House Bill Would Increase Residency Positions, Ease Doctor Shortage
Washington, D.C., March 14, 2013—A House bill reintroduced today by Reps. Aaron Schock (R-Ill.) and Allyson Schwartz (D-Pa.) would increase the number of Medicare-supported graduate medical education (GME) residency positions by 15,000 over five years and begin to alleviate the doctor shortage facing the nation, according to the AAMC (Association of American Medical Colleges). In addition to increasing the number of residency positions, the House legislation, “Training Tomorrow’s Doctors Today Act,” also would establish Medicare GME accountability and transparency measures.
“On the eve of Match Day—when fourth-year medical students learn where they will begin their residency training required to care for patients—a number of our member medical schools are reporting highly qualified U.S. seniors not matching to residency programs,” said Darrell G. Kirch, M.D., AAMC president and CEO. “We have been expressing concern for some time about the inadequate number of doctor training positions because of federal caps imposed in 1997. This troubling development makes the GME increases proposed in this bill even more urgent.”
Congress capped the number of federally supported residency training positions 15 years ago as part of the Balanced Budget Act. With AAMC data projecting a shortage of 90,000 doctors by 2020—from primary care physicians to surgeons to specialists for children—the nation’s medical schools are on track to increase their enrollments by 30 percent. However, without an increase in the number of federally supported residency positions, these new physicians may not be able to obtain the additional training they need to practice medicine. Funding cuts to Medicare triggered by the sequester and proposed in deficit reduction plans will exacerbate the problem.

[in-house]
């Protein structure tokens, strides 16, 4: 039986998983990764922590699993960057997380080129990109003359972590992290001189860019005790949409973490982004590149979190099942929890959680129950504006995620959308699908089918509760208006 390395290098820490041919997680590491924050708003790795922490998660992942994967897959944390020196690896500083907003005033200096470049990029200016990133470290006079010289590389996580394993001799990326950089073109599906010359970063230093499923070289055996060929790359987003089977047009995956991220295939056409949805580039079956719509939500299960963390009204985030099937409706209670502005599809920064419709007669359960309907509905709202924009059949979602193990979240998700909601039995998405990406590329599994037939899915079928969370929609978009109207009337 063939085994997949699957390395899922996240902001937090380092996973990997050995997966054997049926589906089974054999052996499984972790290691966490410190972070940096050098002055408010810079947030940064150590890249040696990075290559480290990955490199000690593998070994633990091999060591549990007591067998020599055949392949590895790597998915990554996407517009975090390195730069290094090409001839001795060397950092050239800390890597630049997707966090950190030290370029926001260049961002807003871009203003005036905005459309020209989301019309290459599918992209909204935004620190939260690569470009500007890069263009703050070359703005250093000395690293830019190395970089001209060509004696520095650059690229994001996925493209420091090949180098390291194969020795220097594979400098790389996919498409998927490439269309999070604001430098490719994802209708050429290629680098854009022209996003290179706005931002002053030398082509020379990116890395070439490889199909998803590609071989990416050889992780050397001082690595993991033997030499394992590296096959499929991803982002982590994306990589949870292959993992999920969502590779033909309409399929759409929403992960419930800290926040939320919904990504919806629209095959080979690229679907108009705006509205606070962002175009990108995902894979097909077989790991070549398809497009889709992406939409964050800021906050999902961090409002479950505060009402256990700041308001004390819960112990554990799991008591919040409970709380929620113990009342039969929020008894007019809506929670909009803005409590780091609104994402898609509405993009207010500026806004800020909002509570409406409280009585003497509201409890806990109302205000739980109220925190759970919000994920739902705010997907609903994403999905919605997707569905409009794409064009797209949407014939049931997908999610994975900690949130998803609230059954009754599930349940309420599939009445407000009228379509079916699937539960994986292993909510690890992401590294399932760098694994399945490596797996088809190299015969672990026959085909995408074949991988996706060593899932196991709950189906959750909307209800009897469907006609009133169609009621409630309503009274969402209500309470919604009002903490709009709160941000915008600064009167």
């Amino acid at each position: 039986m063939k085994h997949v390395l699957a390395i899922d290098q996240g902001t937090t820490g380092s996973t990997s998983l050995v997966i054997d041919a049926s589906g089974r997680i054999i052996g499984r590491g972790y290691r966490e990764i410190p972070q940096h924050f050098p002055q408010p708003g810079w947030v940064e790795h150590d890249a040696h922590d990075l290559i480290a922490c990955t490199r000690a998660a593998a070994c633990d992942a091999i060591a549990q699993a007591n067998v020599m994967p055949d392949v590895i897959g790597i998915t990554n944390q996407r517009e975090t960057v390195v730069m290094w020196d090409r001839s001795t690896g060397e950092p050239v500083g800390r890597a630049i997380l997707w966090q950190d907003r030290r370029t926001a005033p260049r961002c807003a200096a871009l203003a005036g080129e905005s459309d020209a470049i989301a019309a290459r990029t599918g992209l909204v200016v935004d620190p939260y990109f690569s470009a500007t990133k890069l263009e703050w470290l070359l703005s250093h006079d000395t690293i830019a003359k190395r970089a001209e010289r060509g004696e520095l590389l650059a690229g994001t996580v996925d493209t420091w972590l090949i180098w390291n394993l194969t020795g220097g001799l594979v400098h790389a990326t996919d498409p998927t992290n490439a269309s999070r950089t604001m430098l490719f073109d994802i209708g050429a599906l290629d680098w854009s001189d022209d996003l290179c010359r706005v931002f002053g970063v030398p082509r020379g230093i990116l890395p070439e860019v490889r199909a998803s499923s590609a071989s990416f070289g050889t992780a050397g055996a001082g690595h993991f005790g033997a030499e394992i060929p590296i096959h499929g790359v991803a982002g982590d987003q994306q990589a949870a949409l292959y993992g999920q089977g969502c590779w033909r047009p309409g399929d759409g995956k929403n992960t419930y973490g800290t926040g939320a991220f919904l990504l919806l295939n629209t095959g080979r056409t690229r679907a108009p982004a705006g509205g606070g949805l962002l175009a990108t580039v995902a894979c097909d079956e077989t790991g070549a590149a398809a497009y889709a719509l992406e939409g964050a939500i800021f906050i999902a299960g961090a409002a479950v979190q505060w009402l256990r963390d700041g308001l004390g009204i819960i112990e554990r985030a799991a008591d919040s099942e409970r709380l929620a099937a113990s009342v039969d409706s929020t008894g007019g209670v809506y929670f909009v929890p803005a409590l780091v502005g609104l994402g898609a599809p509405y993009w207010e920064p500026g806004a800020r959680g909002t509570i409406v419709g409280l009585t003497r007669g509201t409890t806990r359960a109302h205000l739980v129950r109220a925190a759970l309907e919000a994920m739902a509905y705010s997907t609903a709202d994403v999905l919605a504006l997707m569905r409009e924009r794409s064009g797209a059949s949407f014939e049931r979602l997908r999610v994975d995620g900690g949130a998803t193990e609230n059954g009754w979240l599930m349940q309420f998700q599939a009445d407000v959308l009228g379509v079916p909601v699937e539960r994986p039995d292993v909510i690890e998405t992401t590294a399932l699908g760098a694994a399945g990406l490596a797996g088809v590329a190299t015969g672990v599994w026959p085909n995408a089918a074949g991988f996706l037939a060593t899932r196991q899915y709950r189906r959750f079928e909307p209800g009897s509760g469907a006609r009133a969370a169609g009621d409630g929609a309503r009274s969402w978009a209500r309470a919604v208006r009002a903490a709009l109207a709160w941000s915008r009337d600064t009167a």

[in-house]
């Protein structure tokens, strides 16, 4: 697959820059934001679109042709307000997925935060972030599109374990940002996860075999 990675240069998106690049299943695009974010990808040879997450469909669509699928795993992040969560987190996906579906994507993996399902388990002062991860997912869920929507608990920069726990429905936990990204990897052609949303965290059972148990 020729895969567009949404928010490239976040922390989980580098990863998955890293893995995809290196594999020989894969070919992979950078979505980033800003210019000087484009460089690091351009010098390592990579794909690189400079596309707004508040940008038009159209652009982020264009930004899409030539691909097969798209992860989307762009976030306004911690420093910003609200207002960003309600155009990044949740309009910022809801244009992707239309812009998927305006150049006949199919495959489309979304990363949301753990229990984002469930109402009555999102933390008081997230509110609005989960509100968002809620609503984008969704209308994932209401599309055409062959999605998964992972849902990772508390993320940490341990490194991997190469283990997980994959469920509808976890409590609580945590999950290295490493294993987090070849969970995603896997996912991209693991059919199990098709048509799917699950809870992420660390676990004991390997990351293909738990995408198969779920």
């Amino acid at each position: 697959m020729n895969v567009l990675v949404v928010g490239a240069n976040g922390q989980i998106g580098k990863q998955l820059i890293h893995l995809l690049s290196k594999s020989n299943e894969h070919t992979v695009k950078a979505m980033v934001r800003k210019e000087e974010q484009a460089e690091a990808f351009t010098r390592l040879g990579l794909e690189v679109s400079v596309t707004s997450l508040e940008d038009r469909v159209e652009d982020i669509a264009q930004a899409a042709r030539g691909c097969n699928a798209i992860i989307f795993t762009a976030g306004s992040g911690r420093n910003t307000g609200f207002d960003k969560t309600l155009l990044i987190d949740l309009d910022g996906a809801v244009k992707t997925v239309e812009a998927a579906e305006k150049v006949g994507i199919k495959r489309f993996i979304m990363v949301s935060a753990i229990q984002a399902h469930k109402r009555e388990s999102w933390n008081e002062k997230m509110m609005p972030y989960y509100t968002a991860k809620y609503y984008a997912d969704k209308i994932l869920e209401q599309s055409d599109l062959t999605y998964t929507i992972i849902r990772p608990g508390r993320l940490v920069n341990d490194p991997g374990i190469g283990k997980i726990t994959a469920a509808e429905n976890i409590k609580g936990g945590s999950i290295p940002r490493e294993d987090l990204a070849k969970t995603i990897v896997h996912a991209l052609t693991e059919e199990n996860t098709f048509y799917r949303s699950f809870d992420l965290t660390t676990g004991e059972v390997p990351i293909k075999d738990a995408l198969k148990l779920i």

“Because it takes seven to 10 years to train a doctor, Congress must act now to increase Medicare’s support for graduate medical education. We commend the leadership and long-term vision these lawmakers have shown in reintroducing this measure,” Kirch said. “Medical schools and teaching hospitals see these proposals as the beginning of a comprehensive strategy to improve the health care of all.”
The Association of American Medical Colleges is a not-for-profit association dedicated to transforming health care through innovative medical education, cutting-edge patient care, and groundbreaking medical research. Its members comprise all 145 accredited U.S. and 17 accredited Canadian medical schools; nearly 400 major teaching hospitals and health systems, including 51 Department of Veterans Affairs medical centers; and more than 80 academic societies. Through these institutions and organizations, the AAMC serves the leaders of America’s medical schools and teaching hospitals and their 148,000 faculty members, 83,000 medical students, and 115,000 resident physicians. Additional information about the AAMC and its member medical schools and teaching hospitals is available at www.aamc.org.
Senior Director, Strategic Communications